As some of you know, for the past several years I’ve been recovering from a series of bone fractures. Four years healing, now, from my original fall.
So…you may also know that I use a big walking stick. It’s nothing that I want to use, but something I promised my husband I would and so I do.
I was using it, yesterday, while attending one of my many medical appointments – that every day stuff I don’t put here… anyways, I was using it then when I over heard the following conversation:
The Waiting Room After Kavanaugh/Ford Hearings
An elderly male patient, his caregiver, myself, my friend, and others were seated in the waiting room of a medical office.
The elderly male patient checks himself in and takes a seat next to his caregiver and promptly says: I want to talk about what’s been happening in the news this week about this Kavanaugh thing.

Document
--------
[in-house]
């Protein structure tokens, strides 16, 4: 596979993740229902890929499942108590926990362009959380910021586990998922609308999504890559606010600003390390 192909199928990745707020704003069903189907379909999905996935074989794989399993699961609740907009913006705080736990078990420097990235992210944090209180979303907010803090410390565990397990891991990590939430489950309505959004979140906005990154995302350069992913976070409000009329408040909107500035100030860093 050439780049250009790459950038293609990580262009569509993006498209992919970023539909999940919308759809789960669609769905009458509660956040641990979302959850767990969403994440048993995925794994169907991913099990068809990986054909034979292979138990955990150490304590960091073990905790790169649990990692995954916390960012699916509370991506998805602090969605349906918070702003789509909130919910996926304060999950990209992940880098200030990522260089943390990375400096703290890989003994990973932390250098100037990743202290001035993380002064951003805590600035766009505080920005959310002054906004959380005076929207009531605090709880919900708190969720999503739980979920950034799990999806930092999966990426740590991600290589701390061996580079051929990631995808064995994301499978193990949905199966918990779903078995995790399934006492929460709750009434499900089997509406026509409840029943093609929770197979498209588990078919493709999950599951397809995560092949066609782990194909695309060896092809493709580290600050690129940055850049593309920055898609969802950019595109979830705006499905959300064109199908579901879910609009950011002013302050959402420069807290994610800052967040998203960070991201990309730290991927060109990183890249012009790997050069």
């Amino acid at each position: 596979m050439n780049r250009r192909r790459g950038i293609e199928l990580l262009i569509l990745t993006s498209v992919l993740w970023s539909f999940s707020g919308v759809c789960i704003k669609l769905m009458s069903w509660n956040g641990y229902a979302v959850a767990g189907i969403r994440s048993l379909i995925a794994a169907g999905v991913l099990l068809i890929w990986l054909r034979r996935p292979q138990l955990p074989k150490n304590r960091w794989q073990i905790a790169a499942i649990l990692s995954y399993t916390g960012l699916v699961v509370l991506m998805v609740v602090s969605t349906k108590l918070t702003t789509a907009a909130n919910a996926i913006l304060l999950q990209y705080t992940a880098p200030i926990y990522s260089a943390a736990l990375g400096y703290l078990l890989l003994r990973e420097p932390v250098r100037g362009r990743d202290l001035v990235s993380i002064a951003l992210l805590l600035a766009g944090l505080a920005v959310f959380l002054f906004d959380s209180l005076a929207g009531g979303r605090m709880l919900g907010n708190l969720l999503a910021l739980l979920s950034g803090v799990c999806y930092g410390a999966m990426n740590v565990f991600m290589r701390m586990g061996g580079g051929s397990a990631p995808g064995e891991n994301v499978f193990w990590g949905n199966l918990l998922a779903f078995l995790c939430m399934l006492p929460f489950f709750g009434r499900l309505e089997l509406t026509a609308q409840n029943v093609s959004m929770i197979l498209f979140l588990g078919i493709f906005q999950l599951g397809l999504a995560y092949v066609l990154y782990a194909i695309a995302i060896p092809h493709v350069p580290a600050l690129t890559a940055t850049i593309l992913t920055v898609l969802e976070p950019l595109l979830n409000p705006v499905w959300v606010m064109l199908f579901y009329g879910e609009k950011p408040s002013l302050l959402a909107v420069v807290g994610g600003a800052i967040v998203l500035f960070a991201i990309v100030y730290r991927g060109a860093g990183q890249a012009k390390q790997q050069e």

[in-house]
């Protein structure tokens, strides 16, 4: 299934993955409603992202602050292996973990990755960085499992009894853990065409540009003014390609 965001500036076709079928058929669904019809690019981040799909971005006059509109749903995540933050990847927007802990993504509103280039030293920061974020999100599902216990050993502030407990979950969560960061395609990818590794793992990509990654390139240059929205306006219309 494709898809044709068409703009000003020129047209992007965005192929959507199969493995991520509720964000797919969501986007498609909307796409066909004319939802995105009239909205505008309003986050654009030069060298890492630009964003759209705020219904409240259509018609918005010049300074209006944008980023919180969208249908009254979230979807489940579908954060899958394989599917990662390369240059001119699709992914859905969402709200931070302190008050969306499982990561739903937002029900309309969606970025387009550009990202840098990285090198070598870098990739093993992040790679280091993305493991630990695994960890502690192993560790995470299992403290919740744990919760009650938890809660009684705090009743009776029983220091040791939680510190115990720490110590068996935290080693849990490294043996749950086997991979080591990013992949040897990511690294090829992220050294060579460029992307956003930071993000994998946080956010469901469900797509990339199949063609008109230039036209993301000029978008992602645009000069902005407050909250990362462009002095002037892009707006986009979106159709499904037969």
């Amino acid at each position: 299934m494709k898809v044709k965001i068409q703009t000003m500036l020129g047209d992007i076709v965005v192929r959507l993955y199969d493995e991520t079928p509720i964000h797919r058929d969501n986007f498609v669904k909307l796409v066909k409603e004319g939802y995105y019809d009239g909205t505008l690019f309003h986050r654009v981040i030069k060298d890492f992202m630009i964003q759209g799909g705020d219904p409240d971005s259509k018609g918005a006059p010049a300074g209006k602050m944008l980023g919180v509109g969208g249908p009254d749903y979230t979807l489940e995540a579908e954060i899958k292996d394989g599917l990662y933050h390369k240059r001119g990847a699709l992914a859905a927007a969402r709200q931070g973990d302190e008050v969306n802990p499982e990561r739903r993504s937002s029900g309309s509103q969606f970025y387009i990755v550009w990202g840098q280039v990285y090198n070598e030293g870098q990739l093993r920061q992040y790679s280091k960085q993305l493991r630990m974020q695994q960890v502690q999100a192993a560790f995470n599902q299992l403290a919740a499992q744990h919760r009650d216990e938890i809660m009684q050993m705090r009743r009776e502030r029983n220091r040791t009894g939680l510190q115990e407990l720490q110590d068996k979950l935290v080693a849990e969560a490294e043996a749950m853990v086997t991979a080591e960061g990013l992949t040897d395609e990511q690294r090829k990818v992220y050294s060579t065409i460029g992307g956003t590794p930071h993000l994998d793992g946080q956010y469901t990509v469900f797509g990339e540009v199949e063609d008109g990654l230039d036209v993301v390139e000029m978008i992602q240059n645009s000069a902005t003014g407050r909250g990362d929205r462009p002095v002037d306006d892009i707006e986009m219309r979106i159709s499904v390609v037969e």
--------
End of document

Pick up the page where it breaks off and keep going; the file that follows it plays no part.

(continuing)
The caregiver says to the elderly patient: I just want you to know that we had easy peasy girls like that in my high school, too. (More public locker room talk, I suppose? Thanks, Pres. Trump.)
My friend, myself and another woman look at each other and raise our eyebrows and roll our eyes.
OMG! I clutched my cane and was only held back by the memory of my first husband’s voice – after I’d shot the bird out of the car window at some idiot driver – telling me he would not come to claim my body if I were to be killed shooting the bird.
So…when I left the room, I went out of my way to avoid the caretaker.
But 😛 I forgot my cane in the doctor’s exam room and had to return for it. Then I did pass by that caretaker. He didn’t move his feet out of the way so I or anyone else could pass. I smiled at him, slightly lifted my cane, and placed it on the floor on the other side of his feet. Ever so sweetly, of course, though I did feel goaded.
Just hours before, I’d been hoping that the Ford/Kavanaugh hearings would open the way for teenagers to talk with their parents more about what doesn’t have to be a right of passage into adulthood.
I still hope for this. And I believe, if one is being vetted for the highest court in our land, one’s past actions – and how one speaks to them – would matter.